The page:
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Voices of COHP



The first time heard I the word “Hoarder” my husband was watching a show about people whose homes were so full of possessions, entire rooms had become unusable.  I watched, not the TV, but my husband. I watched him for signs of rejection. Because I was one of them: the adult child of two hoarders.


He kept commenting about how delusional “those hoarders” must have been.  “How can they live in that filth?” he asked.  If he knew, I thought to myself, would he reject me?


When I told him, he didn’t believe me.  We made an excuse to visit.  He didn’t make it two feet before his feet stuck to the tiny patch of grimy carpet visible right in front of the door.  His eyes watered from the acrid air and rank smell.  An asthma attack began.


We drove home in silence until he asked me “Your dad, Sarah, he’s a really smart man. How can he live like that?”  I have asked myself that question many times.  How had he become ensnared by my mother?


My father was a minister.  He was never successful as a minister, at least not in terms of congregation size or financial provision. My mother was no help.  She was a prolific gossip, the kind of person who would drive to the county courthouse to find out if someone owned more than one home, or had paid their property taxes.  And she used this public information to fuel her “stories.” 


Our house was always “messy.”  But by the time I was nine, the bedroom I shared with my four-year-old sister was so full of my mother’s stuff that I was able to slide down from the top bunk of our bunkbed.  I used to lie awake at night, bladder full, afraid to move, fearing a pile would collapse and bury my little sister.  Her cries woke up my mother, who blamed and punished me when it happened before. 


My father slept on the couch because his side of the bed was full.  He was still sleeping on the couch when I left seven years later. 


So, I resolved to clean up.  I would throw things out, she would force my head into the trash.  She would drag me by the hair and hit me.  I hit her back.  Ours was a relationship built on violence.


At the end of 4thgrade, my parents became disillusioned by public education and made a decision to “home educate.”  My mother had a degree in elementary education.  She thought it would be “easy.”  I hated it. I was bored, unchallenged, lonely, and begged to go back to “real school.” I wanted my friends back, and made sure my mother knew how angry I was.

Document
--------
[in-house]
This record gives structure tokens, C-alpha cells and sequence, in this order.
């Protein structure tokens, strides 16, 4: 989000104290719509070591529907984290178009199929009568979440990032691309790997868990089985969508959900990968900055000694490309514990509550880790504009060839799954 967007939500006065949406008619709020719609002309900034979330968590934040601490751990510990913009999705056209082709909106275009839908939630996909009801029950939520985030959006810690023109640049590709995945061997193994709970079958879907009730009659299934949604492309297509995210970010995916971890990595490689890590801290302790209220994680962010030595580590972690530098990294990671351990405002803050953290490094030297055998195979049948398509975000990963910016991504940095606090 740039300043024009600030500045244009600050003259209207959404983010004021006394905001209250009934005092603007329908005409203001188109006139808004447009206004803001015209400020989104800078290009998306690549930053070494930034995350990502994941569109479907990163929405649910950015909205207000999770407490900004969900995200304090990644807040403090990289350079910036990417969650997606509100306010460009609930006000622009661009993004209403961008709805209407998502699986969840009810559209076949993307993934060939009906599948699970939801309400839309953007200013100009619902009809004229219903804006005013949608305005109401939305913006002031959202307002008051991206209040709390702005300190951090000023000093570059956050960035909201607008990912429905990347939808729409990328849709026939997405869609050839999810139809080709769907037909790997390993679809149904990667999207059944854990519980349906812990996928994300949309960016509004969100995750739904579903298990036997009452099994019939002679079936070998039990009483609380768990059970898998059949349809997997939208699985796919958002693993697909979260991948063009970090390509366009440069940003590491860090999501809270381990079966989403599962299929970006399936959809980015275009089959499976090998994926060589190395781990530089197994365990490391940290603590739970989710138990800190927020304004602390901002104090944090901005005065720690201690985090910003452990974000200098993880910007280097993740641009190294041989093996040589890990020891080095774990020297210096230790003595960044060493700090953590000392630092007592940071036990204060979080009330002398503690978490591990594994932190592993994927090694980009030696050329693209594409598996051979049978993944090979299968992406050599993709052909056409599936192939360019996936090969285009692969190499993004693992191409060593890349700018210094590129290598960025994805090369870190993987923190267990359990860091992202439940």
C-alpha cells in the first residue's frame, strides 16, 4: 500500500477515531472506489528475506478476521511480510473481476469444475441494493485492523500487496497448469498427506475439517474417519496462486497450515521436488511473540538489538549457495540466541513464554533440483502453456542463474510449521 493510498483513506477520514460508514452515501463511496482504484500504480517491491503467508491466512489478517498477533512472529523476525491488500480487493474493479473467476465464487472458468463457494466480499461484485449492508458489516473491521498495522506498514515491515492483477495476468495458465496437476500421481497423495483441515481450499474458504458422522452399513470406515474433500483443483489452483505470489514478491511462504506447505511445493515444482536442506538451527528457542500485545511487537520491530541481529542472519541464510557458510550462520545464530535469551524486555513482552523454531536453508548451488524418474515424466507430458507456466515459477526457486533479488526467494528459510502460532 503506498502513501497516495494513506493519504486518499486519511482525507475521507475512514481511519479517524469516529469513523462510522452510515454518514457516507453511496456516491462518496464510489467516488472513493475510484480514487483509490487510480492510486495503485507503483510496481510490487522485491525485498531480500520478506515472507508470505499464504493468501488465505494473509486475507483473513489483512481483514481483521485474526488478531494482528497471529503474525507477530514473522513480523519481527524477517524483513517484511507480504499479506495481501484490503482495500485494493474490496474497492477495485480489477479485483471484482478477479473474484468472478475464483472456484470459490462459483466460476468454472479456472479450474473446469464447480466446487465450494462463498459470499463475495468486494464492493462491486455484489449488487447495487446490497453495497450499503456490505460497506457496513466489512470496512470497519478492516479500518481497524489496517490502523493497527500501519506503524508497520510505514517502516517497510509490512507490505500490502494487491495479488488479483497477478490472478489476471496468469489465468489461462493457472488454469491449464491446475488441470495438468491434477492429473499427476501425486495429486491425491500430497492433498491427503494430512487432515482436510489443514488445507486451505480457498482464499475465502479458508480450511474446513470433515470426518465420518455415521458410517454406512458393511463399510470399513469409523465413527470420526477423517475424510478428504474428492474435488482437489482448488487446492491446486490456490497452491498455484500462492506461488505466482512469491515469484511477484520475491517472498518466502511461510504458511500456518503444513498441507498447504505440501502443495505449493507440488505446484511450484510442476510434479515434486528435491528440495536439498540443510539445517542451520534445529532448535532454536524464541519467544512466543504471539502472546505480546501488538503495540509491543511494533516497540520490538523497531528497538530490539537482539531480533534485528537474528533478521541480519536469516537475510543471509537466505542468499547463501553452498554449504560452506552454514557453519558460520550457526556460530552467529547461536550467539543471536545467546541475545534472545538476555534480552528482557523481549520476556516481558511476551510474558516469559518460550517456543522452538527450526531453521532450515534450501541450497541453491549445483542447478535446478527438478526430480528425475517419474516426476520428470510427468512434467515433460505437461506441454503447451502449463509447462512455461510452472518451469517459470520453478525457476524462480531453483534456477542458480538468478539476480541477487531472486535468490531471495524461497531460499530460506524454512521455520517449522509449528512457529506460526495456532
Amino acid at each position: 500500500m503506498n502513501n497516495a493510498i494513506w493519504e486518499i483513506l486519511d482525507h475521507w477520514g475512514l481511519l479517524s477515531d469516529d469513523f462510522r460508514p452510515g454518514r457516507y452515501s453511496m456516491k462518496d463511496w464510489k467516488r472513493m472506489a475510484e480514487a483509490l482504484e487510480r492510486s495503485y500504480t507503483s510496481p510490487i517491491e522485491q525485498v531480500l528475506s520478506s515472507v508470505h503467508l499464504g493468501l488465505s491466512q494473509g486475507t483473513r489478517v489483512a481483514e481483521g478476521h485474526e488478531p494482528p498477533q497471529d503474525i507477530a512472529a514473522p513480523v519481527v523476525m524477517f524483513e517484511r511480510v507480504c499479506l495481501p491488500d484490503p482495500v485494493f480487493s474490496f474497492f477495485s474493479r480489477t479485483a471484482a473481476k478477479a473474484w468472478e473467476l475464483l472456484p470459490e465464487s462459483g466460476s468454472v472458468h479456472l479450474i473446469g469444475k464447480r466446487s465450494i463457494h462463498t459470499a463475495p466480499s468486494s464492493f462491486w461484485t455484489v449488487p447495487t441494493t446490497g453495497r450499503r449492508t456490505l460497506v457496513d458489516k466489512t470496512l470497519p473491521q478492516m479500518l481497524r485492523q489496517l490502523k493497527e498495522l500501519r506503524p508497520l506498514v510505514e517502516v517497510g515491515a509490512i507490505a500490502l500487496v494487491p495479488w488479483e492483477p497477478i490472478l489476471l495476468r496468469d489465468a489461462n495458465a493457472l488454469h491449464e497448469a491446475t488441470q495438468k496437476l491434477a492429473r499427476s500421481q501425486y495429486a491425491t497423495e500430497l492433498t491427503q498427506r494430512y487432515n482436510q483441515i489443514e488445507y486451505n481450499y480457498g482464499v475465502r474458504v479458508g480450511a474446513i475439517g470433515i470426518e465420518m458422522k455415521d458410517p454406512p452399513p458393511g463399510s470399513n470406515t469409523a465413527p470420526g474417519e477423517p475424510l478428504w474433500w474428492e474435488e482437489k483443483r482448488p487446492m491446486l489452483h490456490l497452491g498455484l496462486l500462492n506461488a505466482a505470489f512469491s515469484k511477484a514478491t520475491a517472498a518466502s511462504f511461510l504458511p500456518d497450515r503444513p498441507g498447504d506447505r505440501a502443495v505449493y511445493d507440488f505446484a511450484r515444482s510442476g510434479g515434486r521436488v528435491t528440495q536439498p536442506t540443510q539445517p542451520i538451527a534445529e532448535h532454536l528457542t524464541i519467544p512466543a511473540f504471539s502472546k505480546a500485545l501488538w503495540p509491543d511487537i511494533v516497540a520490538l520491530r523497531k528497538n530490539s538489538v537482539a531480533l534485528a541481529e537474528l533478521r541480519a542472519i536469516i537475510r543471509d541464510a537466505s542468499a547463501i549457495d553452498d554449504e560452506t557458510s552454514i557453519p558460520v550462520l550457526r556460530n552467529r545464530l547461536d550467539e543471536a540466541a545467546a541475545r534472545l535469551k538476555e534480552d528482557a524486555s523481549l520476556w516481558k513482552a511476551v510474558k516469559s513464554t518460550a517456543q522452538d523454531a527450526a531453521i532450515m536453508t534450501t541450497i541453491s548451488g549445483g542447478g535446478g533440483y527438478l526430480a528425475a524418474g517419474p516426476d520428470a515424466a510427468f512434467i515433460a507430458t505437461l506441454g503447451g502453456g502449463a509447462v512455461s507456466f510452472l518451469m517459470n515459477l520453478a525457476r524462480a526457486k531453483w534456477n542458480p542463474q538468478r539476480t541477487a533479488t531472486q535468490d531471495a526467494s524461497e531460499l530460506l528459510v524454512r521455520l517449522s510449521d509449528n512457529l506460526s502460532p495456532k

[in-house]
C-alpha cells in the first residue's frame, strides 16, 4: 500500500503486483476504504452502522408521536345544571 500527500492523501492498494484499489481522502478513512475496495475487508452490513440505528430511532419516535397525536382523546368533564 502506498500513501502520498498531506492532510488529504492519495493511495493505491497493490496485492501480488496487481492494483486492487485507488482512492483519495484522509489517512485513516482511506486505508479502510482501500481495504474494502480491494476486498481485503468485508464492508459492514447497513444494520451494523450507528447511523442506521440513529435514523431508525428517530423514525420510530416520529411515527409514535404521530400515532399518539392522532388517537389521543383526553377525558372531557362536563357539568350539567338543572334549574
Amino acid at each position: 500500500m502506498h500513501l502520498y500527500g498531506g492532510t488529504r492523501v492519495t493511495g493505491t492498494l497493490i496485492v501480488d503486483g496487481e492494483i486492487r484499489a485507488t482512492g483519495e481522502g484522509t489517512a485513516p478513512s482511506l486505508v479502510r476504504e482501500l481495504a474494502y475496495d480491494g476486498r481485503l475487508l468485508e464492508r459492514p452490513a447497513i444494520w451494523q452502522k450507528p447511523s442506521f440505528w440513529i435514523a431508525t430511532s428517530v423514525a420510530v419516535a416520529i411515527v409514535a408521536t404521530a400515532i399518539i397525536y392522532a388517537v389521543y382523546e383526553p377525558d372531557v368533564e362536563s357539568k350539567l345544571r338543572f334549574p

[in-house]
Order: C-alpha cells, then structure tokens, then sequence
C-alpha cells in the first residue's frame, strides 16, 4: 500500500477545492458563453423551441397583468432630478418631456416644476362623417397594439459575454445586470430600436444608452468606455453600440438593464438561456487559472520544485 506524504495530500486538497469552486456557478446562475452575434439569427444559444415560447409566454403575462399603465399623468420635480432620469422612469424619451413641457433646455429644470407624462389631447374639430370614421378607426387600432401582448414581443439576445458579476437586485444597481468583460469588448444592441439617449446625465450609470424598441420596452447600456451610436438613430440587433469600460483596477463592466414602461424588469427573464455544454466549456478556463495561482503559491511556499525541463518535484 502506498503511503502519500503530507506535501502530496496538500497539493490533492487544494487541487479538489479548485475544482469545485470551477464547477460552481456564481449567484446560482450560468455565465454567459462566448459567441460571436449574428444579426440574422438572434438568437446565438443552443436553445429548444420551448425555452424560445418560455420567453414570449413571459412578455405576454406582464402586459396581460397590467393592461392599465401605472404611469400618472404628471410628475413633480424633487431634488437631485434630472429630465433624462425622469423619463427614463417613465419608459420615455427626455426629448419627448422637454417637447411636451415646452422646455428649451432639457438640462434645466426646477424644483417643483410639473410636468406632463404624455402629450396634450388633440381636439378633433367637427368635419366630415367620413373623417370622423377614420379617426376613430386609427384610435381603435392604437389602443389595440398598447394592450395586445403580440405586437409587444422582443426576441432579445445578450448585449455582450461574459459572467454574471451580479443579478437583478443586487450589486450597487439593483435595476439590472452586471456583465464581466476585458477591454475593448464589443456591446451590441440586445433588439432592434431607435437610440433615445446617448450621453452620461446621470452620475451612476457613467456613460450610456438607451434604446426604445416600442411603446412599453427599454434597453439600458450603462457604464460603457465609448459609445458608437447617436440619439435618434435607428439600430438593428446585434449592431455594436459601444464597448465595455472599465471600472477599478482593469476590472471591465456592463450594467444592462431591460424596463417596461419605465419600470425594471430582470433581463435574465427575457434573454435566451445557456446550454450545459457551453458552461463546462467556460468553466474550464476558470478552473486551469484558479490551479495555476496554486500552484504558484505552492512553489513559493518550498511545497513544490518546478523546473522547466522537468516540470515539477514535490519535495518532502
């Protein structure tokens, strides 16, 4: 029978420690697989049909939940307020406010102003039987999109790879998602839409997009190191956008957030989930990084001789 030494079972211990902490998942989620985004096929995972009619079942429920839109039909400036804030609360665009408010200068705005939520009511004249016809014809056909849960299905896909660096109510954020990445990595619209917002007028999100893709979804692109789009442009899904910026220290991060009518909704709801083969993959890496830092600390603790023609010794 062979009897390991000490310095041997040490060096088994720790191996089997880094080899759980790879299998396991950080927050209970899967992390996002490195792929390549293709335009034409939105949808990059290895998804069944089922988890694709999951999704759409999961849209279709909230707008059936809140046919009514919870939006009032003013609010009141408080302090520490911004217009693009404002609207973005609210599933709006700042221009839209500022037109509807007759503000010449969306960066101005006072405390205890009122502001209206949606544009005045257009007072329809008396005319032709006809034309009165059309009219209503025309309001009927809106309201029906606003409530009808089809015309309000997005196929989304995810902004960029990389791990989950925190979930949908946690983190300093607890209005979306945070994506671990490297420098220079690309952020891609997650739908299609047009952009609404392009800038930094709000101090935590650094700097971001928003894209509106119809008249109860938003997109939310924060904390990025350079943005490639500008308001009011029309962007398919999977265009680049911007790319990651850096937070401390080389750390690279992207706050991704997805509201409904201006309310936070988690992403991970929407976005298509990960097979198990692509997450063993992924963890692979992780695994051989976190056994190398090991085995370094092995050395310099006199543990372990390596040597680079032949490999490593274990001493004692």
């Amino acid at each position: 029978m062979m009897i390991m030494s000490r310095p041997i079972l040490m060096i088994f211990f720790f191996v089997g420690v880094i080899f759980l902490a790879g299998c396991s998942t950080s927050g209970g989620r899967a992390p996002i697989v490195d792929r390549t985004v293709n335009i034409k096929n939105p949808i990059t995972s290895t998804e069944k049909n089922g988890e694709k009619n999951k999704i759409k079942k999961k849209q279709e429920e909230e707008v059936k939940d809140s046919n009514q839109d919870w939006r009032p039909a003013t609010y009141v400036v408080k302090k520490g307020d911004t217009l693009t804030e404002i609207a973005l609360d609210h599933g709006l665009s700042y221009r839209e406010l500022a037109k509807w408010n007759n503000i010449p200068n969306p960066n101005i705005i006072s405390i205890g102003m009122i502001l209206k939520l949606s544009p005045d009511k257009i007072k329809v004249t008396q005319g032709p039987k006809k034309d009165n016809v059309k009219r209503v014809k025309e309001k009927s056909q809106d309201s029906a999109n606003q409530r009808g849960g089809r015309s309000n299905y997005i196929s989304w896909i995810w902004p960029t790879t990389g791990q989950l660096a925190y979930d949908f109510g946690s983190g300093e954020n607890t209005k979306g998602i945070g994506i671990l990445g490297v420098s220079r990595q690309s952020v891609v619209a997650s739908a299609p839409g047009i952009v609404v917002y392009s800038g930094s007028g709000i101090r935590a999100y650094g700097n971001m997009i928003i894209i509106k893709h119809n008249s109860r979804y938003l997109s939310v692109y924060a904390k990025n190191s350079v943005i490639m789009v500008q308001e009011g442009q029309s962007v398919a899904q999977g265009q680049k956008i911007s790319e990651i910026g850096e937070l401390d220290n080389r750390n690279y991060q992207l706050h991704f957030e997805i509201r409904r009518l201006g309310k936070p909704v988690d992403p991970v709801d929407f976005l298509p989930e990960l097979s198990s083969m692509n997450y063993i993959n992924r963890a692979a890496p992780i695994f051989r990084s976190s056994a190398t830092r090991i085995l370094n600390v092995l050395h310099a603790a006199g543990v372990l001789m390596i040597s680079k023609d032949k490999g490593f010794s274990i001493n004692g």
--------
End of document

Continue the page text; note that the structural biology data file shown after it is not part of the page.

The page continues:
She made sure I knew she was “THE MOM,” in control of everything.  I laughed in her face, and she hit me, pulling my hair, dragging me through a filthy hoard while I kicked and screamed and fought back. 


Although my mother gave up our trial year, she never re-enrolled us in public school. She convinced my father that she was doing a stellar job homeschooling.  When my oldest sister left for college, my mother lost it.  The abuse worsened, and the neglect became more profound.  She stopped buying groceries.  I got slapped for using up the shampoo. 


Luckily for me, there were still paper routes in the 1990’s.  I began using the proceeds from my route to buy groceries for myself.  By the age of ten, I was buying everything I needed.  Because we were “home educated,” we were invisible to anyone who might have helped.


Some days, the “performance” she maintained for my dad lasted while he was away. During those times, she remembered to buy groceries, and even said kind things.  One of those days, she decided to take us shopping.  I ran back to the house realizing I had forgotten something in my basement room.  She was already annoyed because “I was making her late.”

As I rushed and slid over piles to the stairs, my foot caught on a large pile of trash and before I knew it, I was tumbling down the basement steps, where I landed, my body twisted and stuck.  I couldn’t move, and everything hurt.


When my mother found me, she knew I had fallen, and she mocked me.  She said I was faking and accused me of trying to ruin her outing.  If I wasn’t in the car within five minutes, she was leaving without me.


I screamed at her, begging her for help, sobbing until there was nothing left.  But she was gone.  I was utterly alone. 


Eventually, I managed to climb over piles of broken wood with nails sticking out, reminders of an abandoned renovation.  The stairs were still covered with the landslide, so I crawled back to my room, the only clean place in the entire house (I had moved into my older sister's former room).


It was a week before my father came to see me.  She told him I had a fever.  He wondered why I was still sick after a week.  I told him what happened, and as usual, his eyes glazed over, unable to cope with what he heard.  In a few weeks, I was walking again.  


With only a fifth grade education, I went to community college, worked hard and became a Registered Nurse. 


Years later, while pregnant with my firstborn, I relived that pain as the hormones of pregnancy slowly tore my pelvis apart.  My firstborn was delivered six weeks early, the result of increasing pain signals that initiated early labor.  My other two pregnancies were also high risk, requiring 20 weeks of injections and bedrest. 


My husband never rejected me or judged me.  Not when he saw my parents' house, not when he had do everything during those difficult pregnancies, or when my father became ill and I developed PTSD. 


I have found joy and let go of shame, and so can you. You don’t have to be a victim or a survivor anymore, as long as you never give up hope. 




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